Age

(unit = 10 yrs)

1.1

1.1-1.2

0.20

1.2

1.1-1.3

<0.001

1.1

1.0-1.1

0.20

1.2

1.1-1.4

<0.001

Stage v I

  II

1.6

0.9-2.9

0.09

1.1

0.5-2.4

0.83

1.6

0.9-2.9

0.09

1.1

0.5-2.5

0.80

  III

3.9

2.5-6.1

<0.001

3.2

1.8-5.9

<0.001

4.0

2.5-6.2

<0.001

3.3

1.8-5.9

<0.001

  IV

5.5

3.3-9.2

<0.001

4.9

2.5-9.3

<0.001

5.6

3.3-9.3

<0.001

5.0

2.6-9.5

<0.001

RD v optimal

  Suboptimal

1.9

1.6-2.3

<0.001

2.1

1.7-2.6

<0.001

2.0

1.6-2.4

<0.001

2.1

1.7-2.6

<0.001

Grade v low

  High

1.2

0.9-1.5

0.16

1.1

0.9-1.5

0.34

1.2

0.9-1.5

0.19

1.1

0.9-1.5

0.38

Histol v other

  Serous

1.1

0.9-1.4

0.27

1.0

0.8-1.4

0.73

1.1

0.9-1.4

0.26

1.0

0.8-1.4

0.77

AD v non-use

  Use

1.1

0.9-1.3

0.51

1.0

0.8-1.2

0.70

1.3

1.0-1.6

0.03

1.1

0.8-1.4

0.56

Abbreviations: AD, antidepressant; Histol, histology; PFS, progression-free survival; RD, residual disease; SSRI, selective serotonin-reuptake inhibitor; yrs, years.

5-HT receptor expression and proliferation

Given the association of SSRI use with shorter time to disease progression, we next asked whether cancer cells could be impacted directly by SSRIs. All OCC lines expressed mRNA for 5-HT receptor subtypes 1A, 1B, 1D, and 2A (Figure 1). Only 2 OCCs (2774 and CaOV3) expressed subtype 1E mRNA; 1F was not observed in any of the cell lines investigated. Compared to normal ovarian cells, 8 out of 9 OCCs had elevated 5-HT2A receptor mRNA expression (up to 1600 fold greater expression; p-values <0.001).

Relative 5HTR (families 1 and 2) mRNA expression of 9 OCC lines (SKOV3, HEYA8, 2774, ES2, TOV112D, OV90, SW626, UWB1.298 and CaOV3) compared to normal ovarian cells on a log scale.

Figure 1: Relative 5HTR (families 1 and 2) mRNA expression of 9 OCC lines (SKOV3, HEYA8, 2774, ES2, TOV112D, OV90, SW626, UWB1.298 and CaOV3) compared to normal ovarian cells on a log scale. Compared to normal ovarian cells, 8 out of 9 OCC lines had elevated 5HTR2A mRNA expression (up to 1600 fold greater expression). Results represented as the mean +/- SEM.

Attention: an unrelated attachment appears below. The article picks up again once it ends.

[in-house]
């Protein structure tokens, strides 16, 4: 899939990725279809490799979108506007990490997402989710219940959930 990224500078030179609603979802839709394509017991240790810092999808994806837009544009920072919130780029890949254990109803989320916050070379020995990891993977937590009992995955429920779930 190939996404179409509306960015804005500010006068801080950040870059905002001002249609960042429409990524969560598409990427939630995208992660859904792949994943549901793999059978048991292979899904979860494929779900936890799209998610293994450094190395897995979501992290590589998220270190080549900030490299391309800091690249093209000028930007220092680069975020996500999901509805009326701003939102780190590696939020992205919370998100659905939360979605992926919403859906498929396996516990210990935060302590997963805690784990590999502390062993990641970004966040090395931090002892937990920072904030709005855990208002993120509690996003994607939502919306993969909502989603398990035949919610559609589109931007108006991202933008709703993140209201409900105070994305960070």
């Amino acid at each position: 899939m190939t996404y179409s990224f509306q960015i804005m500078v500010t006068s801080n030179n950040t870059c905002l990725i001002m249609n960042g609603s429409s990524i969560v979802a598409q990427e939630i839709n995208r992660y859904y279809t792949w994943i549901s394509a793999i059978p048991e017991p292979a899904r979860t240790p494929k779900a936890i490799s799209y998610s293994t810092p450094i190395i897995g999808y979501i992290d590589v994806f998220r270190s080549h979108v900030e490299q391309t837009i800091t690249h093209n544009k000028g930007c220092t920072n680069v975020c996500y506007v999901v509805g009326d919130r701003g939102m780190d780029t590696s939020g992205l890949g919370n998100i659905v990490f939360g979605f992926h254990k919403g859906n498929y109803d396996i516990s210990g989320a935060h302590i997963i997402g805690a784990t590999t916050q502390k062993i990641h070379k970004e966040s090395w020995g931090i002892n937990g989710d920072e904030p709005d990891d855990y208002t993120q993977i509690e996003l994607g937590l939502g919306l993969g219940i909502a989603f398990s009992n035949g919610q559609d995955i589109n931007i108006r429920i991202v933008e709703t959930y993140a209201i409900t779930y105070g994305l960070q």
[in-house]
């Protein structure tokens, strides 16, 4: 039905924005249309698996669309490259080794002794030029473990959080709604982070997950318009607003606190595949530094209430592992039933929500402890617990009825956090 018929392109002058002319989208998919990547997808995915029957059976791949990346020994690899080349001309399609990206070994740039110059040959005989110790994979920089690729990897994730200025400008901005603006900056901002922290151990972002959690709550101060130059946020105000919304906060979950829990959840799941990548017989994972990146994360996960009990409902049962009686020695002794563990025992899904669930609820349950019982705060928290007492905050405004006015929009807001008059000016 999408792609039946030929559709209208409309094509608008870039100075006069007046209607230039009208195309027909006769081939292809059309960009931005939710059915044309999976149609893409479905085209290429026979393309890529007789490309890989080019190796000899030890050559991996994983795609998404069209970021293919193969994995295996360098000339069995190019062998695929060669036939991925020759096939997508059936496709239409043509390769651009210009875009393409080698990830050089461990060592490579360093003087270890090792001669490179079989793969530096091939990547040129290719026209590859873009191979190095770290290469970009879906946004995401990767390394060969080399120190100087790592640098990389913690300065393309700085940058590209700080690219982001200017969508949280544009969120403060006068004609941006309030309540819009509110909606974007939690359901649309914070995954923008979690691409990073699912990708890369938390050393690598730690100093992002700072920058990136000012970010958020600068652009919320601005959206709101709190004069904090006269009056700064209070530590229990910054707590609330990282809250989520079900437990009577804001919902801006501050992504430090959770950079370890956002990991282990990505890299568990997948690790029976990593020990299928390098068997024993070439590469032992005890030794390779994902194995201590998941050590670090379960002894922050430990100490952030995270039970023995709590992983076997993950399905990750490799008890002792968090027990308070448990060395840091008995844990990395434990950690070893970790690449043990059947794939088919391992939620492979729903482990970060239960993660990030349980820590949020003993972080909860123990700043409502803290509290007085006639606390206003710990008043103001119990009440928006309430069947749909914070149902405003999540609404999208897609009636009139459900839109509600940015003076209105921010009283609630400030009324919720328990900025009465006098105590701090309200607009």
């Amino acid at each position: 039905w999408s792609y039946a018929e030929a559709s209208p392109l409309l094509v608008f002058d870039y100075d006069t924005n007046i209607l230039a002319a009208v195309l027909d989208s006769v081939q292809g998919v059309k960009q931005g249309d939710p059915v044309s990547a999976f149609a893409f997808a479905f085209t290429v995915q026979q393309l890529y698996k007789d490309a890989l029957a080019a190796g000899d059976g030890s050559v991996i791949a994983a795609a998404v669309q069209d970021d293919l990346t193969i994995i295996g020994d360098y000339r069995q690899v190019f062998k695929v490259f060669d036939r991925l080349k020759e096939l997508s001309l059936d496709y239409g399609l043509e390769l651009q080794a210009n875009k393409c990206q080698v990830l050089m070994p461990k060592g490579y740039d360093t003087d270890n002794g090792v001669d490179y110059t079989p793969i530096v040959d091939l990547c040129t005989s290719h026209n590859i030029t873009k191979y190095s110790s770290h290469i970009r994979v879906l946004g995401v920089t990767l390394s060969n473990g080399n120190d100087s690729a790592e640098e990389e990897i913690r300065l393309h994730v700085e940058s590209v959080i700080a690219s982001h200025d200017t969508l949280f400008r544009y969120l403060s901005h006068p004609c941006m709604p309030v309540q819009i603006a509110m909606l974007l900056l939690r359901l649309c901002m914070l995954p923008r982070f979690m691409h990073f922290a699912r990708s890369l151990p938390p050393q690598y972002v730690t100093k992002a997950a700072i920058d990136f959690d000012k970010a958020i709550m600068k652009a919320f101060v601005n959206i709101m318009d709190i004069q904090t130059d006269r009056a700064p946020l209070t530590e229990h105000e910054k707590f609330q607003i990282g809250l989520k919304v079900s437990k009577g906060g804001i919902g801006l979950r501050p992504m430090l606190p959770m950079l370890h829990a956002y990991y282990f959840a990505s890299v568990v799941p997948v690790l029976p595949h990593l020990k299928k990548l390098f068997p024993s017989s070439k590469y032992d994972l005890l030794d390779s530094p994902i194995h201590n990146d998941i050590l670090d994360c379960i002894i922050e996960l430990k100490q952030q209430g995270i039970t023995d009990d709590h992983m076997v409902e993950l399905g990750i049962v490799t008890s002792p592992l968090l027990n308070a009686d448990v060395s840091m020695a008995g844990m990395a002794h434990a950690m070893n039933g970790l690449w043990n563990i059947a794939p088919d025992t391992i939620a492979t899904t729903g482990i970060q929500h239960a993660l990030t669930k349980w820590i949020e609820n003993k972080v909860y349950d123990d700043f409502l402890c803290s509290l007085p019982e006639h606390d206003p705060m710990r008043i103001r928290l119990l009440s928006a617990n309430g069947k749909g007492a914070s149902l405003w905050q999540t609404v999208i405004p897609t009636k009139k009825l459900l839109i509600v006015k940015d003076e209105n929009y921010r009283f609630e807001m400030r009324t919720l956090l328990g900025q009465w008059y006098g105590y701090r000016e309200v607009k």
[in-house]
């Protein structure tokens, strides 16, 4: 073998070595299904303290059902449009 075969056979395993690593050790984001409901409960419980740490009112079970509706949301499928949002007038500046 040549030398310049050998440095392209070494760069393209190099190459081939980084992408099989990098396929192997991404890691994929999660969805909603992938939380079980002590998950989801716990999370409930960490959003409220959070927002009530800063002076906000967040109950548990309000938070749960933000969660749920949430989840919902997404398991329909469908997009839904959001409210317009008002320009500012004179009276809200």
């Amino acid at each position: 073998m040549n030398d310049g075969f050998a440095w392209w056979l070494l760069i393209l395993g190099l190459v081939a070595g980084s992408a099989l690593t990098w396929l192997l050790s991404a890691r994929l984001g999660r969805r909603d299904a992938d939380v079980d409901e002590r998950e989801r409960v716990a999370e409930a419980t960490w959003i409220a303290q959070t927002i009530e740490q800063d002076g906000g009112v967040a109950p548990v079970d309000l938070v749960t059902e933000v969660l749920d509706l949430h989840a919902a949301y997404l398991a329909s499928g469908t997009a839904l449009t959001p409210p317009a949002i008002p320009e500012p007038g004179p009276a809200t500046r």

Clonogenic survival was significantly increased in SKOV3 cells (Figure 2) after treatment with 10 uM (1.6 fold, p<0.001) and 20 uM (1.9 fold, p=0.018) 5-HT. DOI, a potent 5HT2A receptor agonist, increased clonogenic survival in SKOV3 cells at 10 uM (1.4 fold, p=0.014) and 20 uM (1.4 fold, p=0.14) doses. Survival was also significantly increased in CP20 cell proliferation after treatment with 20 uM 5-HT (1.16 fold, p<0.001) and 20 uM DOI (1.17 fold, p<0.001) but was not changed by 10 uM 5-HT (p=0.79) or 10uM DOI (p=0.18). ES2 cell proliferation was increased by 10 uM 5-HT (1.17 fold, p<0.01) and 20 uM 5-HT (1.20 fold, p<0.01). ES2 cell proliferation was not changed by 10 uM DOI (p=0.43) and 20 uM (p=0.13). The magnitude of increased survival was greatest in SKOV3 cells compared to CP20 and ES2 cells. ES2 cell survival demonstrated an increasing trend of survival with 20uM DOI, but the results were not significant.

Clonogenic survival assays in SKOV3, CP20 and ES2 cells.

Figure 2: Clonogenic survival assays in SKOV3, CP20 and ES2 cells. Increased SKOV3 proliferation was observed after treatment with 10 uM (1.6 fold, p<0.001) and 20 uM (1.9 fold, p=0.018) 5-HT. DOI increased SKOV3 survival at 10 uM (1.4 fold, p=0.014) and 20 uM (1.4 fold, p=0.14) doses. CP20 cell proliferation increased with 20 uM 5-HT (1.16 fold, p<0.001) and 20 uM DOI (1.17 fold, p<0.001) but was not changed by 10 uM 5-HT (p=0.79) or 10uM DOI (p=0.18). ES2 cell proliferation was increased by 10 uM 5-HT (1.17 fold, p<0.01) and 20 uM 5-HT (1.20 fold, p<0.01). ES2 cell proliferation was not changed by 10 uM DOI (p=0.43) and 20 uM (p=0.13). Results represented as the mean +/- SEM.

In vivo mouse experiments

To examine potential in vivo effects of 5-HT and sertraline, we used an orthotopic mouse model of ovarian cancer. Sertraline was selected for in vivo experiments because it was the most commonly used antidepressant in our patient sample. Following treatment with either 5HT or sertraline, mice received an intraperitoneal injection of SKOV3 cancer cells. 5-HT 10 mg/kg injections increased tumor weight (p=0.07) (Figure 3A) and number of nodules (p=0.08) (Figure 3B). No difference was observed with 1 mg/kg doses. Consistent with our in vitro findings, Ki67 was significantly increased by both 1 mg/kg (p<0.001) and 10 mg/kg (p<0.001) dosing with no change observed in CD31 or caspase 3 (Figure 3C). Tumor weight doubled after 10 mg/kg sertraline injections, although not statistically significant (p=0.16) (Figure 3D) with no change seen in number of tumor nodules (p=0.78) (Figure 3E). Ki67 was significantly increased by 10 mg/kg (p<0.001) dosing with no change observed in CD31 or caspase 3 (Figure 3F).